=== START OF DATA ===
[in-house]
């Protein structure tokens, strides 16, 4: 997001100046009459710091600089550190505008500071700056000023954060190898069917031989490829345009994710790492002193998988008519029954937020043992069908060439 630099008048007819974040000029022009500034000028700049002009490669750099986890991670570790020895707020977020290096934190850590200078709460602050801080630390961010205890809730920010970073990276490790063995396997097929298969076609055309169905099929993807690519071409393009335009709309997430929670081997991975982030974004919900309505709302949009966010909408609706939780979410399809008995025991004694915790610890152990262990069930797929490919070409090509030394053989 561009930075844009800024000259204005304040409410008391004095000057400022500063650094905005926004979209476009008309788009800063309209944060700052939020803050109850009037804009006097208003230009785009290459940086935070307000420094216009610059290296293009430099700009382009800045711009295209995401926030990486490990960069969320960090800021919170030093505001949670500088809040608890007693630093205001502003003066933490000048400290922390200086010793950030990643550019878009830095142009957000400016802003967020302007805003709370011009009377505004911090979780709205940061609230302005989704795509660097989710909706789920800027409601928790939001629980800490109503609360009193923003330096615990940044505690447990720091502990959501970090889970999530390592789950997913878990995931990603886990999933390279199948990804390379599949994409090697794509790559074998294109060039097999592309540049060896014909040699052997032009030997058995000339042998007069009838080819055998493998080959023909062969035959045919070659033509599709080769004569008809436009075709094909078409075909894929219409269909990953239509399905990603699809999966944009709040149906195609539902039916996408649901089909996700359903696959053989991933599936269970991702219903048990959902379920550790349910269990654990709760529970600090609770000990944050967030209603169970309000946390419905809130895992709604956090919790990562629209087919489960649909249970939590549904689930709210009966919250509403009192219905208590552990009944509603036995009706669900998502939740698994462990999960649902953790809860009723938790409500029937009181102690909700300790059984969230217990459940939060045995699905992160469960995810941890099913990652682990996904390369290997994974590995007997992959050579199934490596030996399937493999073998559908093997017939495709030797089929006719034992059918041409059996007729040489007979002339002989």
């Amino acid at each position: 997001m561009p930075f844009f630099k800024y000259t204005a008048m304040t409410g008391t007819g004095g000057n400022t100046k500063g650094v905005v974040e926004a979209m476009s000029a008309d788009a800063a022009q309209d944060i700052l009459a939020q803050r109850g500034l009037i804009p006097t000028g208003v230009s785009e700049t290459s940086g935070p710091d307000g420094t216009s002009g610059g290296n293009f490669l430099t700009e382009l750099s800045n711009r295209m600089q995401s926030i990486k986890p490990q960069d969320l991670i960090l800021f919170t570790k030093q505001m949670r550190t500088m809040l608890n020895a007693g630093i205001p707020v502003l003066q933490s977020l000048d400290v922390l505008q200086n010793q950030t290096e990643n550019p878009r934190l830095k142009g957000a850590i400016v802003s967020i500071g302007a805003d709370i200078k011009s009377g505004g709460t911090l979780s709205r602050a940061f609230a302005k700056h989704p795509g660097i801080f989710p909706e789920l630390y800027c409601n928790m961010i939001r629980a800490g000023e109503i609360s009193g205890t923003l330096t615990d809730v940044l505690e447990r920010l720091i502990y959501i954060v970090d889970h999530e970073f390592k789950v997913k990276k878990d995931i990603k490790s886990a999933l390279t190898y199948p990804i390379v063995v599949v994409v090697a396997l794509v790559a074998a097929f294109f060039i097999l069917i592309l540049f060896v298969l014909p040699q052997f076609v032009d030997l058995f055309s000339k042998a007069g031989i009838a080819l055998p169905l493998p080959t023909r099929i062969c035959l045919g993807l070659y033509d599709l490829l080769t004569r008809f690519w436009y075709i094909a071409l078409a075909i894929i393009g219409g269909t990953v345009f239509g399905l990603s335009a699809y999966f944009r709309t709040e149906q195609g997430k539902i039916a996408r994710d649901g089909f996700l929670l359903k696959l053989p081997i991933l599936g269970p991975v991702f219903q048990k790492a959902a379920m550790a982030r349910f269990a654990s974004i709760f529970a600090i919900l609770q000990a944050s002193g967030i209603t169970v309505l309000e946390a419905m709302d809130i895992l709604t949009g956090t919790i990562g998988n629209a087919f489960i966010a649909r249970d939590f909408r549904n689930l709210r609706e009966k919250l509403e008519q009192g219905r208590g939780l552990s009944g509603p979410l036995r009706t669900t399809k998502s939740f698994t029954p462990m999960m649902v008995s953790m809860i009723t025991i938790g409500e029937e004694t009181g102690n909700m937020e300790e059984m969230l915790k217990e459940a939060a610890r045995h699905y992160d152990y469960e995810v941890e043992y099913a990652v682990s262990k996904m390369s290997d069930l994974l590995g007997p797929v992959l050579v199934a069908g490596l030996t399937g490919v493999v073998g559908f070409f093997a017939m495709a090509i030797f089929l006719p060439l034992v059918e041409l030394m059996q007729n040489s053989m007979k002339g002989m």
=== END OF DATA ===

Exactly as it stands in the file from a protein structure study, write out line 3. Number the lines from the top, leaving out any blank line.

């Amino acid at each position: 997001m561009p930075f844009f630099k800024y000259t204005a008048m304040t409410g008391t007819g004095g000057n400022t100046k500063g650094v905005v974040e926004a979209m476009s000029a008309d788009a800063a022009q309209d944060i700052l009459a939020q803050r109850g500034l009037i804009p006097t000028g208003v230009s785009e700049t290459s940086g935070p710091d307000g420094t216009s002009g610059g290296n293009f490669l430099t700009e382009l750099s800045n711009r295209m600089q995401s926030i990486k986890p490990q960069d969320l991670i960090l800021f919170t570790k030093q505001m949670r550190t500088m809040l608890n020895a007693g630093i205001p707020v502003l003066q933490s977020l000048d400290v922390l505008q200086n010793q950030t290096e990643n550019p878009r934190l830095k142009g957000a850590i400016v802003s967020i500071g302007a805003d709370i200078k011009s009377g505004g709460t911090l979780s709205r602050a940061f609230a302005k700056h989704p795509g660097i801080f989710p909706e789920l630390y800027c409601n928790m961010i939001r629980a800490g000023e109503i609360s009193g205890t923003l330096t615990d809730v940044l505690e447990r920010l720091i502990y959501i954060v970090d889970h999530e970073f390592k789950v997913k990276k878990d995931i990603k490790s886990a999933l390279t190898y199948p990804i390379v063995v599949v994409v090697a396997l794509v790559a074998a097929f294109f060039i097999l069917i592309l540049f060896v298969l014909p040699q052997f076609v032009d030997l058995f055309s000339k042998a007069g031989i009838a080819l055998p169905l493998p080959t023909r099929i062969c035959l045919g993807l070659y033509d599709l490829l080769t004569r008809f690519w436009y075709i094909a071409l078409a075909i894929i393009g219409g269909t990953v345009f239509g399905l990603s335009a699809y999966f944009r709309t709040e149906q195609g997430k539902i039916a996408r994710d649901g089909f996700l929670l359903k696959l053989p081997i991933l599936g269970p991975v991702f219903q048990k790492a959902a379920m550790a982030r349910f269990a654990s974004i709760f529970a600090i919900l609770q000990a944050s002193g967030i209603t169970v309505l309000e946390a419905m709302d809130i895992l709604t949009g956090t919790i990562g998988n629209a087919f489960i966010a649909r249970d939590f909408r549904n689930l709210r609706e009966k919250l509403e008519q009192g219905r208590g939780l552990s009944g509603p979410l036995r009706t669900t399809k998502s939740f698994t029954p462990m999960m649902v008995s953790m809860i009723t025991i938790g409500e029937e004694t009181g102690n909700m937020e300790e059984m969230l915790k217990e459940a939060a610890r045995h699905y992160d152990y469960e995810v941890e043992y099913a990652v682990s262990k996904m390369s290997d069930l994974l590995g007997p797929v992959l050579v199934a069908g490596l030996t399937g490919v493999v073998g559908f070409f093997a017939m495709a090509i030797f089929l006719p060439l034992v059918e041409l030394m059996q007729n040489s053989m007979k002339g002989m």